In the TV adaptation, Beverly was victimized in an alarming number of her main scenes. When we first met her, she was quickly smacked by Tom for contradicting him in front of a co-worker; in her second scene, a flashback, she was slapped by her father for receiving a gushy poem from a classmate. And on and on and on it went, with continuous instances of her being hit, berated, or otherwise wronged by the men in her life. At a certain point, the whole damn thing just turned into a three-hour trigger warning.
If the point of this narrative element is to show that she’s a survivor, which she is, there are far less inflammatory ways of getting audiences to understand the heartbreaking circumstances she’s dealing with than to occupy the majority of her screentime being abused. Because while this trauma is an important part of her backstory, it doesn't have to be the sole thing that defines her,
Oh, and the love triangle stuff can scram, too.
The quiet dilemma Beverly has about her feelings for both Bill Denbrough and Ben Hanscom isn’t the problem. It’s actually fairly representative of the reality that someone in her position might have multiple crushes. What we don’t need, though, is for Bev to spend whatever time she’s not getting knocked around to being reduced to goo-eyed mush, especially when there’s so much more to her character than her relationship to the men in her life.
Consider a few things about the 1990 version. For the first 30 minutes, the only thing we know about her was that Ben was infatuated with her and wrote a haiku about her hair burning "winter fire." Even when she was inducted into the Losers' Club, she got Bill’s “approval” after they got caught up in some sappy staring contest, which detracted from the fact that she was the most competent slingshot marksman of the group (a ridiculous weapon, of course, but it is set in a ‘50s childhood), and thus had as much reason to be on the mission to take out Pennywise as anyone else. Plus, whenever they went out to the movies as a unit, they made sure to include an extended shot of her precariously perched between both of the “B” boys.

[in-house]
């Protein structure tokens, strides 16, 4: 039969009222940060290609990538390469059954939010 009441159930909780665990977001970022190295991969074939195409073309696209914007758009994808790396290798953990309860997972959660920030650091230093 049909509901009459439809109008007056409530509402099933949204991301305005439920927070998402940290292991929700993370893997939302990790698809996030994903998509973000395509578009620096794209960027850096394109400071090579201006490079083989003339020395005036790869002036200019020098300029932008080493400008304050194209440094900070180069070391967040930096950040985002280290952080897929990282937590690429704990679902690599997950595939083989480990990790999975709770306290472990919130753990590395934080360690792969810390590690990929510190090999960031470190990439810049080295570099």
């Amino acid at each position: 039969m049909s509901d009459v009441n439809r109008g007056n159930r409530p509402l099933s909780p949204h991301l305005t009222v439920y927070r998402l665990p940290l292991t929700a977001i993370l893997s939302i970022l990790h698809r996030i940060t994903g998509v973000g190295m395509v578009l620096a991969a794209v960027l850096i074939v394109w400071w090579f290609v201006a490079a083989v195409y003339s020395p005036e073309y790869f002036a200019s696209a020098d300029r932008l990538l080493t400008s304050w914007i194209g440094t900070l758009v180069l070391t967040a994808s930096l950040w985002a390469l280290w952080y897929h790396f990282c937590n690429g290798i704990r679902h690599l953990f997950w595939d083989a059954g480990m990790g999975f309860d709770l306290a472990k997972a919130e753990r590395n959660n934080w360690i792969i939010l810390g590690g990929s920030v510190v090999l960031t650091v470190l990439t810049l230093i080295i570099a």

The attention given to this minor plot point was a little excessive. And while it's hard to imagine that the upcoming movie will cut the love triangle completely, it shouldn't overshadow Beverly's vital role in the group either.
She inspired Eleven, so now Eleven can inspire her.
Stephen King’s “It” was a seminal piece of inspiration for Netflix’s “Stranger Things,” and I can forgive the fact that the show totally boy-washed its version of one of Bev’s most iconic moments — Will's bathroom scene — because it gave us Eleven (played by Millie Bobby Brown), a girl whose inner power was literally electric and meshed together the mental might of Beverly Marsh with the supernatural power of King’s other female badass, Carrie. If “Stranger Things” could make its leading lady a fist-pumpable phenom, so can “It.”
Especially since they have something in common: Rather than taking place in the '50s like the book and mini-series, the first part of the "It" remake will also take place in the 80s, which only bolsters the idea that Bevy is due for some major modernization.
Actress Sophia Lillis will play young Beverly in the 2017 film, and this could be a breakthrough role for Lillis in the same way Eleven was for Brown. But that's only if her character can have her heroics define her above all else.
Because thanks to all of the above-mentioned issues, it’s easy to forget that Beverly Marsh had a lot of fight and grit in her and that she wasn’t afraid to roll up her sleeves and get shit done. Like Eleven, she was the most talented kid of the group (in Bev's case, she had a deadshot aim) and doesn’t deserve for that to be her tertiary characteristic the way it was in the TV version.
Eleven had a romantic arc too, and she certainly dealt with some emotional turmoil by way of “Papa.” But a lot was left unsaid and unseen but still understood on both fronts, while the majority of her time was spent being a BOSS. So, why can’t Beverly, too? Short answer: No reason. There's no reason at all why Beverly Marsh can't own "It" this time.